This week I was helping some other consultants revise social media posts when I saw one about vulnerability from a middle-aged man. Usually a great start. Then, he said he was making himself vulnerable by asking for forgiveness from neighbors who judged him when he left his wife and kids after 17 years of marriage.
Now. The objective editor in me should have said, “This post could be more powerful if you gave some specifics about your state of mind and then showed how you’ve grown since then. That would truly make your vulnerability real and help your readers envision their own transformation and path to forgiveness.”
Instead, I just skipped over it. It was the best I could do, because as the child of divorce and the mother of two kids, within sight of 17 years of marriage, I couldn’t come up with a single warm or encouraging remark for that post. Maybe if there had been more color or context it would have resonated more, but I didn’t want to put the energy into it. It would be false of me to pretend, and since it was a voluntary feedback exercise, I decided to just skip it.
I probably would have forgotten about it immediately, but the way the post framed forgiveness gnawed at me. It felt off to me, this idea of asking for forgiveness as though it’s a tangible thing in our control to be given or withheld. I like the way Father Clay talks about it, as the end of a long healing process. That we can’t pressure ourselves to get to a state of forgiveness or letting go, we can only try to start the process.
Forgiveness is a long, long process. We’ve all been hurt. We’ve all hurt other people. These things do great damage to our lives. The deeper and earlier the wound occurred, the longer and more difficult the healing process is.
We cannot choose to forgive, but we can choose to begin the process. At the beginning, we might say, “I will pray for the person who hurt me.” But that does not always work. Instead we might say, “Well I don’t want to pray for that so and so.” Okay, don’t start there then. Start wherever you can.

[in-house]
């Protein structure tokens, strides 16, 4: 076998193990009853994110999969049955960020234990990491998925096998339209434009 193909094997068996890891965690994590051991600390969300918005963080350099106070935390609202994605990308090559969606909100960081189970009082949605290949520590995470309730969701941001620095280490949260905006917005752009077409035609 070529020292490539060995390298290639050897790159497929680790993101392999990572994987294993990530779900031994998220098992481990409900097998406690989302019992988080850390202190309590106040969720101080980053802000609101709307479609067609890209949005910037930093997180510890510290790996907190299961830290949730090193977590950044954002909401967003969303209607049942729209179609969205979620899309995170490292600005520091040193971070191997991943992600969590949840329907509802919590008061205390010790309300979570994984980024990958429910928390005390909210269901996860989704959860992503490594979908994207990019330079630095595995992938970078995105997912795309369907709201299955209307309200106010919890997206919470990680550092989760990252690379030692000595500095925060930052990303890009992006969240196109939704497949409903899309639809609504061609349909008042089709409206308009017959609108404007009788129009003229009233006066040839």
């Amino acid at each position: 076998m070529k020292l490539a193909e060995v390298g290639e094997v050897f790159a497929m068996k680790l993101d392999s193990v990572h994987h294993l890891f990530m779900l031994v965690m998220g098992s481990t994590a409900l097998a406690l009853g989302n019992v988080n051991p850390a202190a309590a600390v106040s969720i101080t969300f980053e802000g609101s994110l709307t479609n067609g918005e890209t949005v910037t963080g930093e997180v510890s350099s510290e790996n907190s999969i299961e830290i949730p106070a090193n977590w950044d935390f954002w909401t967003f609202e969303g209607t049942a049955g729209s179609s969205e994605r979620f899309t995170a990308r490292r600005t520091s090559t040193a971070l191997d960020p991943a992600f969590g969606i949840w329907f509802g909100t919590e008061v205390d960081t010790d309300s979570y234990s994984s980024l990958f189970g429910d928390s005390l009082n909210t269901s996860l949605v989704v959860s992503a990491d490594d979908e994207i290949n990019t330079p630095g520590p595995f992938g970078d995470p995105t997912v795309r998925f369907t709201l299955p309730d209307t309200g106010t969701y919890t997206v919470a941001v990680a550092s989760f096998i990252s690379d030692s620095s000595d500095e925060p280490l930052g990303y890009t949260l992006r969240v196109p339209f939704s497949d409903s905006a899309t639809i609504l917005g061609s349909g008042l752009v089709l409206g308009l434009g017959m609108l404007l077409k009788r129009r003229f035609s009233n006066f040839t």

Maybe we don’t want to forgive. We want to hold onto revenge. It feels so good, even though it tears us up. There is a certain perverse pleasure in it. So we don’t want to forgive. We can pray, “God, help me. I don’t want to forgive. Help me want to forgive.” Or maybe, “Help me want to want to forgive. Or even, “Help me to want to want to want to forgive” – whatever. All we need to do is to make a start, begin the process. That’s all we can do. We can’t make choices beyond where we are, so don’t guilt yourself. Don’t let other people guilt you when they say you are an unforgiving Christian.
When we try to forgive by an act of will, we hold the poison inside. Any wound has got to heal. All we can do is go through the process.
Look at the flower. You don’t stand in the garden and say, “Flower, be there.” It is impossible. I can’t will the flower into being. But I can will to plant the seed, to water it, to fertilize it. Eventually the flower grows, but I can’t will the flower. All I can will is to begin the process.
Excerpted from the first Forgiveness homily, from Surrounded by Love, by Father John Clay. © 2005